Thursday, April 06, 2006

Not Your Grandma's Monogamy

Or: How a Sensual Prude is radical

Now, I do not know your Grandma. Perhaps she is a lifetime sensual prude, sucking the marrow from her experience and putting us all to crimson shame with her richly nourished partnership, supportive ties with other women, and zestful friendships with men.

Our archetypal Grandma, on the other hand, keeps the sensible a stranger to the sensual with one powerful purse of her disapproving lips. Grandma is guardian to that viscous mire of assumptions history has passed us, through whose sticky muck we must navigate all our intimate relationships. In this mire live many familiar notions, like:

Women are possessions cut off from economic survival except through sex, which they are not allowed to enjoy. They are irrational, manipulative, and will trap men into monogamy by any means.

Men are expendable, can’t control themselves, and have no feelings but the constant battle between honor and lust. They are monogamist in show only, meanwhile engaged in gentlemanly indiscretions and saturated in taboo imagery.

Anyone who chooses a relationship with someone of the same gender must be so depraved that they probably also eat babies.

And so on.

Then we hit the pool of assumptions that have been added recently. Many of the more potent sources of assumptions, Consumer Culture for a conspicuous example, actually advocate for monogamy as an economic institution. The monogamy a Consumer Culture thrives on, however, is insecure, competitive, hungry, guilty, bored, escapist – all those lovable traits that keep us buying. But you have heard all this before. You live it every day.

So, this is not Grandma’s monogamy. We want to climb out of the mire and wipe its slimy traces from our partnerships and friendships, yet still hold on to the possibility that there is something sacred about the number two.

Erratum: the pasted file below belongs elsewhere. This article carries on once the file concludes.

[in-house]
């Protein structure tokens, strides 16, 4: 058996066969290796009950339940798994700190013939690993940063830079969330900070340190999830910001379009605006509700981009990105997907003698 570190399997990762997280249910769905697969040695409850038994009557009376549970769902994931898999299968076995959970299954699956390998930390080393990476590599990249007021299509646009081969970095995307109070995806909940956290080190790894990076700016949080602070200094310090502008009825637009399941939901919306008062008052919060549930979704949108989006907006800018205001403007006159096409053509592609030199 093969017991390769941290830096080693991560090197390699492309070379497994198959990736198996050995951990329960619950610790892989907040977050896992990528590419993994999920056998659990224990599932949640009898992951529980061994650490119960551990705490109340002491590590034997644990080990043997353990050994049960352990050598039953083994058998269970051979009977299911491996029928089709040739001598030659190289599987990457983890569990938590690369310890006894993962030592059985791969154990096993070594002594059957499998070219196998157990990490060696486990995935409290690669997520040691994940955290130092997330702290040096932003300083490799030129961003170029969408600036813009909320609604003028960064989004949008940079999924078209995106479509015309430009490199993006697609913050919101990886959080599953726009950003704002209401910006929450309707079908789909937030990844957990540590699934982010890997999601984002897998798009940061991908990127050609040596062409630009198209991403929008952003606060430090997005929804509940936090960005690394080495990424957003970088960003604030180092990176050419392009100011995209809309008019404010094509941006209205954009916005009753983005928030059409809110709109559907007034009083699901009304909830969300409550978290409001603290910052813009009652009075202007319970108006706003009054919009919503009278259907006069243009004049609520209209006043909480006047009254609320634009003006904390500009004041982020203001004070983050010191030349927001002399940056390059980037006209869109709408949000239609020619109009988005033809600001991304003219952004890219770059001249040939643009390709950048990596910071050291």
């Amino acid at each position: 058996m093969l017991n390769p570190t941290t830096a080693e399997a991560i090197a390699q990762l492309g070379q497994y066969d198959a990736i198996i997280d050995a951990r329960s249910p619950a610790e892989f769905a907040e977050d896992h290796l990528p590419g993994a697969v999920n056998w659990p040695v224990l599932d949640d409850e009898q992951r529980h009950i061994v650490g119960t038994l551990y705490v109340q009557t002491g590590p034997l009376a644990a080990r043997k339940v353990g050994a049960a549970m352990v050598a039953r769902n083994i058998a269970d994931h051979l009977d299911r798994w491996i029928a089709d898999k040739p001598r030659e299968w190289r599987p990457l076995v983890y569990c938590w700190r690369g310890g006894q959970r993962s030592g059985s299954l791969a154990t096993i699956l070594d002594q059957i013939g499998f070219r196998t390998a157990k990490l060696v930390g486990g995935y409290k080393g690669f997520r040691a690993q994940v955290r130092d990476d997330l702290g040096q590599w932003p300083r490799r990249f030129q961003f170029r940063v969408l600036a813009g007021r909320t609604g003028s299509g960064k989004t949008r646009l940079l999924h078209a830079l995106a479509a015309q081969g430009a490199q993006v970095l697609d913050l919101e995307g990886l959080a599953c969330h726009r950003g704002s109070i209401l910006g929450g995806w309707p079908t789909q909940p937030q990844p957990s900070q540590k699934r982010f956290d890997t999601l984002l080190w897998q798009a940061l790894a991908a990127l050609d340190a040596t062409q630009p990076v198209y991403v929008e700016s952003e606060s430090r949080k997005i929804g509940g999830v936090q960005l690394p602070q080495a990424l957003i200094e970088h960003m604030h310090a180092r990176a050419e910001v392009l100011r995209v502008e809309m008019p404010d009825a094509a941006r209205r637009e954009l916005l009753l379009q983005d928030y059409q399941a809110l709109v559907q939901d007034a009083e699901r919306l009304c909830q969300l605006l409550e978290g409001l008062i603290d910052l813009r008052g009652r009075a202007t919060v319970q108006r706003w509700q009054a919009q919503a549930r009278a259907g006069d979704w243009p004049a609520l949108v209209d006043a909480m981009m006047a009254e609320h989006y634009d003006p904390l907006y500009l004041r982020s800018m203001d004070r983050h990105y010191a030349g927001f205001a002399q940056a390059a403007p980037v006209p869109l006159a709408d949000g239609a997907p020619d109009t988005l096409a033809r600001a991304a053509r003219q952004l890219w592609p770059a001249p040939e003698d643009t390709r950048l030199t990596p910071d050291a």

So what kind of monogamy comes next? That is for us to invent. Sensual Prudes are all very unique, have drawn different boundaries based on very different ideals. There are a few points, however, that I consider essential for a true radical revolution of relationships:

- We strive to be clear and articulate about our sexual and emotional boundaries.
- We accept the boundaries drawn by others.
- We do not believe men are inherently weak, and do not treat them so.
- We do not believe women are inherently manipulative, and do not treat them so.
- We use our boundaries to power our sexual selves, not to stifle them.
- We actively oppose all cultural obstacles to the success of relations between and within the genders. This includes issues such as homophobia, the commodification of women and women's image, masogeny, domestic violence, competition between women, isolation for men, and predation towards youth.

But Prudehood is larger than me, and no one person holds the whole of it. So I open the floor - tell me: What makes a sensual prude?


Blogger Ramblin' Rabbit said...

did it work?

9:01 PM  

Post a Comment

<< Home